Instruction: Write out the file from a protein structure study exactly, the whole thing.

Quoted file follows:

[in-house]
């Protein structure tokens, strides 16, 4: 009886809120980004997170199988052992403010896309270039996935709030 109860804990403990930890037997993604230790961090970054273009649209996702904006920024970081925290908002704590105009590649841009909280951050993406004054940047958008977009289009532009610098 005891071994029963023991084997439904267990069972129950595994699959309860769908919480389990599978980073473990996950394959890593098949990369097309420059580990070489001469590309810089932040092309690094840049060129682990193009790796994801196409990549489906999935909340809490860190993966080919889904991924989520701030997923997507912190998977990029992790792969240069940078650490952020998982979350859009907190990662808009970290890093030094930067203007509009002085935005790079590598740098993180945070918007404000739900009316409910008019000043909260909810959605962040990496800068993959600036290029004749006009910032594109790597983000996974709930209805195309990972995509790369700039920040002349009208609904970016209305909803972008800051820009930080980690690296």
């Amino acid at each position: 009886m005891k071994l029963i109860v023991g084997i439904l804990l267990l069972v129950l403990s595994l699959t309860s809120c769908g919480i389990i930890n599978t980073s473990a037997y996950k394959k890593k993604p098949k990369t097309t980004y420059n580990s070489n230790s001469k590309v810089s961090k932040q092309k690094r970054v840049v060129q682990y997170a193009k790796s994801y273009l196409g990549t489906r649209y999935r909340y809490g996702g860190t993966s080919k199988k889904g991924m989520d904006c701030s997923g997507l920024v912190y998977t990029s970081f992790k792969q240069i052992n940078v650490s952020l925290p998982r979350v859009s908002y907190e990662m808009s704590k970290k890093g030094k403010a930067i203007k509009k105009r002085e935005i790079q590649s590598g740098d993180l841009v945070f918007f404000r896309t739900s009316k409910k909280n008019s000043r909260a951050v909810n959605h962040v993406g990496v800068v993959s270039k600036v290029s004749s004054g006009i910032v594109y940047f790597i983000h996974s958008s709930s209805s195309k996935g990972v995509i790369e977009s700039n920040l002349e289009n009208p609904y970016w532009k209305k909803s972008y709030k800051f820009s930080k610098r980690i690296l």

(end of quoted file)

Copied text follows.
[in-house]
């Protein structure tokens, strides 16, 4: 009886809120980004997170199988052992403010896309270039996935709030 109860804990403990930890037997993604230790961090970054273009649209996702904006920024970081925290908002704590105009590649841009909280951050993406004054940047958008977009289009532009610098 005891071994029963023991084997439904267990069972129950595994699959309860769908919480389990599978980073473990996950394959890593098949990369097309420059580990070489001469590309810089932040092309690094840049060129682990193009790796994801196409990549489906999935909340809490860190993966080919889904991924989520701030997923997507912190998977990029992790792969240069940078650490952020998982979350859009907190990662808009970290890093030094930067203007509009002085935005790079590598740098993180945070918007404000739900009316409910008019000043909260909810959605962040990496800068993959600036290029004749006009910032594109790597983000996974709930209805195309990972995509790369700039920040002349009208609904970016209305909803972008800051820009930080980690690296």
């Amino acid at each position: 009886m005891k071994l029963i109860v023991g084997i439904l804990l267990l069972v129950l403990s595994l699959t309860s809120c769908g919480i389990i930890n599978t980073s473990a037997y996950k394959k890593k993604p098949k990369t097309t980004y420059n580990s070489n230790s001469k590309v810089s961090k932040q092309k690094r970054v840049v060129q682990y997170a193009k790796s994801y273009l196409g990549t489906r649209y999935r909340y809490g996702g860190t993966s080919k199988k889904g991924m989520d904006c701030s997923g997507l920024v912190y998977t990029s970081f992790k792969q240069i052992n940078v650490s952020l925290p998982r979350v859009s908002y907190e990662m808009s704590k970290k890093g030094k403010a930067i203007k509009k105009r002085e935005i790079q590649s590598g740098d993180l841009v945070f918007f404000r896309t739900s009316k409910k909280n008019s000043r909260a951050v909810n959605h962040v993406g990496v800068v993959s270039k600036v290029s004749s004054g006009i910032v594109y940047f790597i983000h996974s958008s709930s209805s195309k996935g990972v995509i790369e977009s700039n920040l002349e289009n009208p609904y970016w532009k209305k909803s972008y709030k800051f820009s930080k610098r980690i690296l």